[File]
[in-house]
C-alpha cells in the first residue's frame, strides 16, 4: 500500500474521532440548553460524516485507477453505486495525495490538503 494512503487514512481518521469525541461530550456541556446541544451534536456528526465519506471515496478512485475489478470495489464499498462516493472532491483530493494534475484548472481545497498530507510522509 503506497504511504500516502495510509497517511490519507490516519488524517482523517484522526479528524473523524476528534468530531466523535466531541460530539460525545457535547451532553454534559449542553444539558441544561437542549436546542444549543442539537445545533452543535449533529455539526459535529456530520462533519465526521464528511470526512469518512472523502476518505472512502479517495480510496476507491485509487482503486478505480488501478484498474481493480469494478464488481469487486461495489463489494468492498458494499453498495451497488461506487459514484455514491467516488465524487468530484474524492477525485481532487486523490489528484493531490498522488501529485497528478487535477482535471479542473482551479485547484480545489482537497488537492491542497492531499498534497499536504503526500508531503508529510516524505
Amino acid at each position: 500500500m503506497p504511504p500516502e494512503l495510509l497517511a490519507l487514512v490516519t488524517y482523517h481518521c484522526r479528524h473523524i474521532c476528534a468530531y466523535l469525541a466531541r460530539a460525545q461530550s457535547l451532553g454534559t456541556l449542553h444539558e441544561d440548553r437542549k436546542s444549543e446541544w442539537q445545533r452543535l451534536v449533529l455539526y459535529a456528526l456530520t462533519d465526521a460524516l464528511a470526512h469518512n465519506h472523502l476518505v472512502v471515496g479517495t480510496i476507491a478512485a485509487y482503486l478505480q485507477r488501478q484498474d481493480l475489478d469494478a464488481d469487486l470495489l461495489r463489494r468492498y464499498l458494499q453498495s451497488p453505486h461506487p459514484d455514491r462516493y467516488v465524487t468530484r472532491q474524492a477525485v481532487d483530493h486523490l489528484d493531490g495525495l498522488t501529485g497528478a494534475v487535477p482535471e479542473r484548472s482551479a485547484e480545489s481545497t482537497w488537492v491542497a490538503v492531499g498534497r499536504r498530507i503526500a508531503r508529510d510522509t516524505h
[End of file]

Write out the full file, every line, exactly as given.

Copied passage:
[in-house]
C-alpha cells in the first residue's frame, strides 16, 4: 500500500474521532440548553460524516485507477453505486495525495490538503 494512503487514512481518521469525541461530550456541556446541544451534536456528526465519506471515496478512485475489478470495489464499498462516493472532491483530493494534475484548472481545497498530507510522509 503506497504511504500516502495510509497517511490519507490516519488524517482523517484522526479528524473523524476528534468530531466523535466531541460530539460525545457535547451532553454534559449542553444539558441544561437542549436546542444549543442539537445545533452543535449533529455539526459535529456530520462533519465526521464528511470526512469518512472523502476518505472512502479517495480510496476507491485509487482503486478505480488501478484498474481493480469494478464488481469487486461495489463489494468492498458494499453498495451497488461506487459514484455514491467516488465524487468530484474524492477525485481532487486523490489528484493531490498522488501529485497528478487535477482535471479542473482551479485547484480545489482537497488537492491542497492531499498534497499536504503526500508531503508529510516524505
Amino acid at each position: 500500500m503506497p504511504p500516502e494512503l495510509l497517511a490519507l487514512v490516519t488524517y482523517h481518521c484522526r479528524h473523524i474521532c476528534a468530531y466523535l469525541a466531541r460530539a460525545q461530550s457535547l451532553g454534559t456541556l449542553h444539558e441544561d440548553r437542549k436546542s444549543e446541544w442539537q445545533r452543535l451534536v449533529l455539526y459535529a456528526l456530520t462533519d465526521a460524516l464528511a470526512h469518512n465519506h472523502l476518505v472512502v471515496g479517495t480510496i476507491a478512485a485509487y482503486l478505480q485507477r488501478q484498474d481493480l475489478d469494478a464488481d469487486l470495489l461495489r463489494r468492498y464499498l458494499q453498495s451497488p453505486h461506487p459514484d455514491r462516493y467516488v465524487t468530484r472532491q474524492a477525485v481532487d483530493h486523490l489528484d493531490g495525495l498522488t501529485g497528478a494534475v487535477p482535471e479542473r484548472s482551479a485547484e480545489s481545497t482537497w488537492v491542497a490538503v492531499g498534497r499536504r498530507i503526500a508531503r508529510d510522509t516524505h